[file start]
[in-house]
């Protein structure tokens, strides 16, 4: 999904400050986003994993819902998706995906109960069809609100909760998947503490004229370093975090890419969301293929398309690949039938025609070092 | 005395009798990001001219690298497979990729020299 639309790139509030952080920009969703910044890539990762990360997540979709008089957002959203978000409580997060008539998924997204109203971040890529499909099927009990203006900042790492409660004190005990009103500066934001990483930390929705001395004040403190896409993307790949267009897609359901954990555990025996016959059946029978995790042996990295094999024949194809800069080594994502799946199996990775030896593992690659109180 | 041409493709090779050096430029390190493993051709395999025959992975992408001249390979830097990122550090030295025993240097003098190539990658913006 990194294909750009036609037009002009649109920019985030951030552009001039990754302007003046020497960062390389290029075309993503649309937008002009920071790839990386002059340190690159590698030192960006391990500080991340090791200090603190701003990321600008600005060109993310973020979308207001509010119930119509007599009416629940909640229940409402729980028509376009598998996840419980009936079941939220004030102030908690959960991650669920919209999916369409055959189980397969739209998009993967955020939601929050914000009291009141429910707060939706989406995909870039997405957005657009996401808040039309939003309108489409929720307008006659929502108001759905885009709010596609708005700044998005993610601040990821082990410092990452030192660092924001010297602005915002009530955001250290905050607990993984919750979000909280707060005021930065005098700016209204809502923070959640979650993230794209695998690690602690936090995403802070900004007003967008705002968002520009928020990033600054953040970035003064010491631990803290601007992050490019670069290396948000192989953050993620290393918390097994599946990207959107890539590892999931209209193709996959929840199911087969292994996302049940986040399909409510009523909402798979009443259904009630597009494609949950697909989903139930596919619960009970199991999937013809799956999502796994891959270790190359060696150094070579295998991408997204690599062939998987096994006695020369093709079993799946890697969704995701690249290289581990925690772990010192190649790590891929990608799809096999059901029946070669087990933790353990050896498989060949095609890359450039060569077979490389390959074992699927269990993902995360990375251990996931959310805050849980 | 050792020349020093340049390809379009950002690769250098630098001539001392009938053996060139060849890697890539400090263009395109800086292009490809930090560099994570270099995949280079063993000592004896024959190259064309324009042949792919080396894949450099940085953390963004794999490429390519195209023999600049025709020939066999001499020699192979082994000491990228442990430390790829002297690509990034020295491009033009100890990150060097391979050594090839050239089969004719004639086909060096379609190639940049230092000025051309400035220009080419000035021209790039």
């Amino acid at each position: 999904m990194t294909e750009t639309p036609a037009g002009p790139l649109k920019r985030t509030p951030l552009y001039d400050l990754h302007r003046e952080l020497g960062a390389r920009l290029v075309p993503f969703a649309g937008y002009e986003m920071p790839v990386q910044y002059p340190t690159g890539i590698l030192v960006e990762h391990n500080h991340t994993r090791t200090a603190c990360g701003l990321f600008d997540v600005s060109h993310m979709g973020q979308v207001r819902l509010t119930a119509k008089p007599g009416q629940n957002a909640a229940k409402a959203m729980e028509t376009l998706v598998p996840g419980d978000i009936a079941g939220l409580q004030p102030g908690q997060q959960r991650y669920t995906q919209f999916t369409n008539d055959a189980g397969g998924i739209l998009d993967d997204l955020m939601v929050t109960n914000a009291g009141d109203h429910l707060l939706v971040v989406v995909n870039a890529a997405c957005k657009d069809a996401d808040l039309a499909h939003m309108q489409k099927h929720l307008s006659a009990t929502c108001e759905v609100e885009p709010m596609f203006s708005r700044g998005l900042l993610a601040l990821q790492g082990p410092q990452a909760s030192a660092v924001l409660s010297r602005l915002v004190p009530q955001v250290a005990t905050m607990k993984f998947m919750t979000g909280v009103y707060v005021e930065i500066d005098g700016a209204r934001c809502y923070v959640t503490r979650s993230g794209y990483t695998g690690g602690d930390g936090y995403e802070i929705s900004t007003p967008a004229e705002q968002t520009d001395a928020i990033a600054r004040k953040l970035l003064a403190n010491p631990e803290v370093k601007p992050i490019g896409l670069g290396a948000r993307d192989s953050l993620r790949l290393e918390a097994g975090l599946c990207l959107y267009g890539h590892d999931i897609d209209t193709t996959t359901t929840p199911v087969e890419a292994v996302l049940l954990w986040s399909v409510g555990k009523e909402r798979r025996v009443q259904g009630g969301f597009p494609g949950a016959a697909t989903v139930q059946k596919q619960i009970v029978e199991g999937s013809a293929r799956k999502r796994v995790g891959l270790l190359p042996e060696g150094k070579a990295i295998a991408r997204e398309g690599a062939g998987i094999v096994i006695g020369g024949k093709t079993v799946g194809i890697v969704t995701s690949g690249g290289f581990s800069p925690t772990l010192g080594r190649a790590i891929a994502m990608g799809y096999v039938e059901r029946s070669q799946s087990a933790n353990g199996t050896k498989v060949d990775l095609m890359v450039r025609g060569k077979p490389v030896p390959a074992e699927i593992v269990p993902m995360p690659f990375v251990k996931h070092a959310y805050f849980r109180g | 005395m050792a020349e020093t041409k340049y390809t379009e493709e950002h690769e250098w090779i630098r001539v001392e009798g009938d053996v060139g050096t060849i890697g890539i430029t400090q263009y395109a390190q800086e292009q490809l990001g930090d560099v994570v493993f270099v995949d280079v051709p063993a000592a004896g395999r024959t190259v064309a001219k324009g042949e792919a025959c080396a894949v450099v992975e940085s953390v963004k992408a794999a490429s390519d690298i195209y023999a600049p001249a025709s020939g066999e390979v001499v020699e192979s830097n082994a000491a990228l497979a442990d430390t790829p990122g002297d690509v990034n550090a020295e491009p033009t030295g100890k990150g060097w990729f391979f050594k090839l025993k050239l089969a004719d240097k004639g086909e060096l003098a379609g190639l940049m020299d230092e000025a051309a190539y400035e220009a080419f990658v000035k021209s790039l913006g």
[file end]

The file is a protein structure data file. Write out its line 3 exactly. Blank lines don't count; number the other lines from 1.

């Amino acid at each position: 999904m990194t294909e750009t639309p036609a037009g002009p790139l649109k920019r985030t509030p951030l552009y001039d400050l990754h302007r003046e952080l020497g960062a390389r920009l290029v075309p993503f969703a649309g937008y002009e986003m920071p790839v990386q910044y002059p340190t690159g890539i590698l030192v960006e990762h391990n500080h991340t994993r090791t200090a603190c990360g701003l990321f600008d997540v600005s060109h993310m979709g973020q979308v207001r819902l509010t119930a119509k008089p007599g009416q629940n957002a909640a229940k409402a959203m729980e028509t376009l998706v598998p996840g419980d978000i009936a079941g939220l409580q004030p102030g908690q997060q959960r991650y669920t995906q919209f999916t369409n008539d055959a189980g397969g998924i739209l998009d993967d997204l955020m939601v929050t109960n914000a009291g009141d109203h429910l707060l939706v971040v989406v995909n870039a890529a997405c957005k657009d069809a996401d808040l039309a499909h939003m309108q489409k099927h929720l307008s006659a009990t929502c108001e759905v609100e885009p709010m596609f203006s708005r700044g998005l900042l993610a601040l990821q790492g082990p410092q990452a909760s030192a660092v924001l409660s010297r602005l915002v004190p009530q955001v250290a005990t905050m607990k993984f998947m919750t979000g909280v009103y707060v005021e930065i500066d005098g700016a209204r934001c809502y923070v959640t503490r979650s993230g794209y990483t695998g690690g602690d930390g936090y995403e802070i929705s900004t007003p967008a004229e705002q968002t520009d001395a928020i990033a600054r004040k953040l970035l003064a403190n010491p631990e803290v370093k601007p992050i490019g896409l670069g290396a948000r993307d192989s953050l993620r790949l290393e918390a097994g975090l599946c990207l959107y267009g890539h590892d999931i897609d209209t193709t996959t359901t929840p199911v087969e890419a292994v996302l049940l954990w986040s399909v409510g555990k009523e909402r798979r025996v009443q259904g009630g969301f597009p494609g949950a016959a697909t989903v139930q059946k596919q619960i009970v029978e199991g999937s013809a293929r799956k999502r796994v995790g891959l270790l190359p042996e060696g150094k070579a990295i295998a991408r997204e398309g690599a062939g998987i094999v096994i006695g020369g024949k093709t079993v799946g194809i890697v969704t995701s690949g690249g290289f581990s800069p925690t772990l010192g080594r190649a790590i891929a994502m990608g799809y096999v039938e059901r029946s070669q799946s087990a933790n353990g199996t050896k498989v060949d990775l095609m890359v450039r025609g060569k077979p490389v030896p390959a074992e699927i593992v269990p993902m995360p690659f990375v251990k996931h070092a959310y805050f849980r109180g | 005395m050792a020349e020093t041409k340049y390809t379009e493709e950002h690769e250098w090779i630098r001539v001392e009798g009938d053996v060139g050096t060849i890697g890539i430029t400090q263009y395109a390190q800086e292009q490809l990001g930090d560099v994570v493993f270099v995949d280079v051709p063993a000592a004896g395999r024959t190259v064309a001219k324009g042949e792919a025959c080396a894949v450099v992975e940085s953390v963004k992408a794999a490429s390519d690298i195209y023999a600049p001249a025709s020939g066999e390979v001499v020699e192979s830097n082994a000491a990228l497979a442990d430390t790829p990122g002297d690509v990034n550090a020295e491009p033009t030295g100890k990150g060097w990729f391979f050594k090839l025993k050239l089969a004719d240097k004639g086909e060096l003098a379609g190639l940049m020299d230092e000025a051309a190539y400035e220009a080419f990658v000035k021209s790039l913006g």